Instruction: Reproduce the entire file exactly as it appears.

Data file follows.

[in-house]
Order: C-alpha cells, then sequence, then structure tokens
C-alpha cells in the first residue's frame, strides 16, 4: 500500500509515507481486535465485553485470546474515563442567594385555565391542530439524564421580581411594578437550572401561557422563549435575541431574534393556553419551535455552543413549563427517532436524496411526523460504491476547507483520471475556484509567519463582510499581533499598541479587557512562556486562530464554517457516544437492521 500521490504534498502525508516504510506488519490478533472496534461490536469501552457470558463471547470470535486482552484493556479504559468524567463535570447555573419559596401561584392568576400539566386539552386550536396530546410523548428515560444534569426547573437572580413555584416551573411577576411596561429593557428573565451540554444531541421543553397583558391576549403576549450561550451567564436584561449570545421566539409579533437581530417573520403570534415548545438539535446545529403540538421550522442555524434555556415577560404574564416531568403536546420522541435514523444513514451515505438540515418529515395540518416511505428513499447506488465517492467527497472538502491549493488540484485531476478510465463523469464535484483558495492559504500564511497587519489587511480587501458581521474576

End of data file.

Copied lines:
[in-house]
Order: C-alpha cells, then sequence, then structure tokens
C-alpha cells in the first residue's frame, strides 16, 4: 500500500509515507481486535465485553485470546474515563442567594385555565391542530439524564421580581411594578437550572401561557422563549435575541431574534393556553419551535455552543413549563427517532436524496411526523460504491476547507483520471475556484509567519463582510499581533499598541479587557512562556486562530464554517457516544437492521 500521490504534498502525508516504510506488519490478533472496534461490536469501552457470558463471547470470535486482552484493556479504559468524567463535570447555573419559596401561584392568576400539566386539552386550536396530546410523548428515560444534569426547573437572580413555584416551573411577576411596561429593557428573565451540554444531541421543553397583558391576549403576549450561550451567564436584561449570545421566539409579533437581530417573520403570534415548545438539535446545529403540538421550522442555524434555556415577560404574564416531568403536546420522541435514523444513514451515505438540515418529515395540518416511505428513499447506488465517492467527497472538502491549493488540484485531476478510465463523469464535484483558495492559504500564511497587519489587511480587501458581521474576